The face of banking industry has changed tremendously over the years, predominantly after 2008’s economic crisis. Cost of compliance, regulatory reforms and risk management needs careful attention for simplifying business functions. Modernised tools for getting intelligent understanding on key business areas are much-needed.

But, no matter how much it is streamlined, the banking industry will still be bumping into an information overload. Though it continues to accumulate large chunks of data, it has been lagging to get accurate and high-value insights on the business. Considering the advancement in analytics and how well-equipped software are installing technologies like predictive analysis and cloud, the positive changes in the banking sector are definite.

Banks must adopt analytics solutions that can help them in taking sound business decisions, become more compliant, drive innovation and uncover other hidden capabilities. The percentage of banks who have already invested in big data and analytics is 68%, however, 65% of them are yet to start availing their benefits.

big data and analytics in banking

Though the concept of business intelligence (BI) in banking isn’t new, the complete potential of its applications still needs to be explored. Today, these solutions come with immense scope and the reason for it is the ever-changing customer demands and the regulatory compliances. Banking analytics solutions are the crucial to can promise overall growth in the organisation, thus utilising the data library in the best possible way.

Banks implement analytics and BI solutions for numerous purposes. Primarily, the top three reasons being reporting (35%), cost reduction (32%) and better risk management (29%). Have a look on these stats highlighting what banks’ have to say.

analytics and business intelligence

Indian Banks and Analytics

Banks in India have been using analytics as a lucrative technology to avail the advantages such as attracting new customers, retaining existing ones, maximising gains and eliminating costly, time-consuming and redundant processes. Discussed under are stories of reputed banks who’ve been practicing this trend.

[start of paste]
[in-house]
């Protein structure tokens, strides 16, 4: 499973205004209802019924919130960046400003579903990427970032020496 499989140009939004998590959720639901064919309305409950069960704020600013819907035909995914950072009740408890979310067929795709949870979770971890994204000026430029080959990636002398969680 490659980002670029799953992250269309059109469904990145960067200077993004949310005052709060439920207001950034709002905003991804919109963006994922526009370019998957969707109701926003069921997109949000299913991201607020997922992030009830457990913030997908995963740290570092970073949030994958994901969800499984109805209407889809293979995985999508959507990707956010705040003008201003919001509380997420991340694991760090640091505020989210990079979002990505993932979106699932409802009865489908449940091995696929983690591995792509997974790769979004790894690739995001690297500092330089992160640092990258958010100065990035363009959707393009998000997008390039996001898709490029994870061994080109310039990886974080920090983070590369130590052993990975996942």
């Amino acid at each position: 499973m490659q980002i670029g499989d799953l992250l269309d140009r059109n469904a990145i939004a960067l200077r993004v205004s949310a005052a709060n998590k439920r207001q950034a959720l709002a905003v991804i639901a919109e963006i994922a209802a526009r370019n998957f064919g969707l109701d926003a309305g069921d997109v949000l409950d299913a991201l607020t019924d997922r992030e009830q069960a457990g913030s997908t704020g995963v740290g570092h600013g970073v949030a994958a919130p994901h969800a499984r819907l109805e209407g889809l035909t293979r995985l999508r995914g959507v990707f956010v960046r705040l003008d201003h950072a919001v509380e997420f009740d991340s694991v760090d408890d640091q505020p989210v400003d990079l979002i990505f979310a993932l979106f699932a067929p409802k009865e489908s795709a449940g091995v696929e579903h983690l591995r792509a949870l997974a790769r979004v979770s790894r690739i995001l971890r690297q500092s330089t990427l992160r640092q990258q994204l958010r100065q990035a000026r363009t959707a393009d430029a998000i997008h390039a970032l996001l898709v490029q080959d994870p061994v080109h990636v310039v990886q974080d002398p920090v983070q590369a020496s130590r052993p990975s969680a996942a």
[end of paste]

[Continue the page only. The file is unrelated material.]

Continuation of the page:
1. SBI integrates analytics with social media

As on 2015, the banking giant SBI employed 16 economists and statisticians to structure 60+ models that will help them decide on lending loans (education, housing, SME loans etc.), setting up branches/ATMs, launching new schemes and more. For this, these professionals will be studying over 120 TB of SBI’s data, identifying trends and then using the power of social media to contact their customers directly.

The process was explained by ET through an example in one of their articles like – While Rohit was congratulated by friends, family and colleagues on his recent promotion, he also received acknowledgement from SBI on his achievements along with a reminder to pay off his education loan.

  1. ICICI uses analytics and BI in debt recovery

Banks continuously have to deal with issues like liquidity and changes in interest rates every now and then. However, they must ensure that no matter what, the customers remain satisfied. One of the areas of concern is Debt Recovery which requires the bank to recover loans and yet retain their customers.

ICICI realised that they must follow a friendly approach for recovering debts. They deployed a ‘centralized debtors’ allocation model’ to deal with high-risk and low-risk delinquencies through non-intrusive modes like SMS, IVR, reminder calls or personal visits. The SAS BI technology enables the bank to choose the right platform specific to each delinquency and make the processes proficient.

  1. HDFC practices analytics to understand consumer behaviour

HDFC bank was one of the foremost players in the sector who invested in banking analytics back in year 2004-2006. They used the technology in setting up data warehouses to manage their repository of unstructured data. With this, they could better learn the financial habits of the customers, their spending patterns, areas of expenditure etc. Based on these statistics, they can promote need-based offers which benefits customers and ultimately add to the bank’s revenue.

This also aided the bank in maintaining credit histories, identify doubtful activities, increase in number of new account openings in a day/month, amount of cash deposits in a day etc.

In the end, big data and analytics in banking is the future, however, there is a long way until it catches full pace in India. But, it is certain that those exploiting this technology will be identified as leaders in the banking industry.

If you too are in search of analytics and business intelligence solutions for your bank, request a quote today from us at Sesame India. We’re happy to help!

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